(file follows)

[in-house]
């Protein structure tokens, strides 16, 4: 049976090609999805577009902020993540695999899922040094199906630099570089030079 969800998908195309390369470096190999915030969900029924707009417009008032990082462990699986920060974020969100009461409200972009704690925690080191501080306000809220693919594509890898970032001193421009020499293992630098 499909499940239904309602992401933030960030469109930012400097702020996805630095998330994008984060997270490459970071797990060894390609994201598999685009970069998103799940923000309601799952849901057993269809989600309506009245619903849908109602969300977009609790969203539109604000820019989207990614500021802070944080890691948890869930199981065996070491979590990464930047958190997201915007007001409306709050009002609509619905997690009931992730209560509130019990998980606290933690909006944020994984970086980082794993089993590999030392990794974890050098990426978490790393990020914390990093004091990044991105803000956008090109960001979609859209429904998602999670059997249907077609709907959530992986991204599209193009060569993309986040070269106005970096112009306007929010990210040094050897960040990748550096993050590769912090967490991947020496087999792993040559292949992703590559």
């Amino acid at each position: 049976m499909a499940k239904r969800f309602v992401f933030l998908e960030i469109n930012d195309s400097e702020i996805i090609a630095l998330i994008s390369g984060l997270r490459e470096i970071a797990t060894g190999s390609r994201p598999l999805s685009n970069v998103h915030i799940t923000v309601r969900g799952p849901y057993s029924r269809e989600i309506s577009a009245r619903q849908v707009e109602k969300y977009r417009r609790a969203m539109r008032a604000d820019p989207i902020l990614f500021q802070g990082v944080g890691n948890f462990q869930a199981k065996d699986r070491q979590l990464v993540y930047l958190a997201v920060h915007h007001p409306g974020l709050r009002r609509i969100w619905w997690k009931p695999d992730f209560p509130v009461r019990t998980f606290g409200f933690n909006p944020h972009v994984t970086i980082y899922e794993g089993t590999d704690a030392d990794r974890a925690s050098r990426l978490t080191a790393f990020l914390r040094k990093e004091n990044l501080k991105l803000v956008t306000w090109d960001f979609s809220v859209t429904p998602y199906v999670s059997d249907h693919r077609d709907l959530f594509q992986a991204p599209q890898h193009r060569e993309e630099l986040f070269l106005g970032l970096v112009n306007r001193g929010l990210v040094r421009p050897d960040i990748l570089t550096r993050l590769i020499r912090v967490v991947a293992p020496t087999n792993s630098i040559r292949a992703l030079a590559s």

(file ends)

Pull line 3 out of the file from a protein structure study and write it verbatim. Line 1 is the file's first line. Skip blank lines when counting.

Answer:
């Amino acid at each position: 049976m499909a499940k239904r969800f309602v992401f933030l998908e960030i469109n930012d195309s400097e702020i996805i090609a630095l998330i994008s390369g984060l997270r490459e470096i970071a797990t060894g190999s390609r994201p598999l999805s685009n970069v998103h915030i799940t923000v309601r969900g799952p849901y057993s029924r269809e989600i309506s577009a009245r619903q849908v707009e109602k969300y977009r417009r609790a969203m539109r008032a604000d820019p989207i902020l990614f500021q802070g990082v944080g890691n948890f462990q869930a199981k065996d699986r070491q979590l990464v993540y930047l958190a997201v920060h915007h007001p409306g974020l709050r009002r609509i969100w619905w997690k009931p695999d992730f209560p509130v009461r019990t998980f606290g409200f933690n909006p944020h972009v994984t970086i980082y899922e794993g089993t590999d704690a030392d990794r974890a925690s050098r990426l978490t080191a790393f990020l914390r040094k990093e004091n990044l501080k991105l803000v956008t306000w090109d960001f979609s809220v859209t429904p998602y199906v999670s059997d249907h693919r077609d709907l959530f594509q992986a991204p599209q890898h193009r060569e993309e630099l986040f070269l106005g970032l970096v112009n306007r001193g929010l990210v040094r421009p050897d960040i990748l570089t550096r993050l590769i020499r912090v967490v991947a293992p020496t087999n792993s630098i040559r292949a992703l030079a590559s």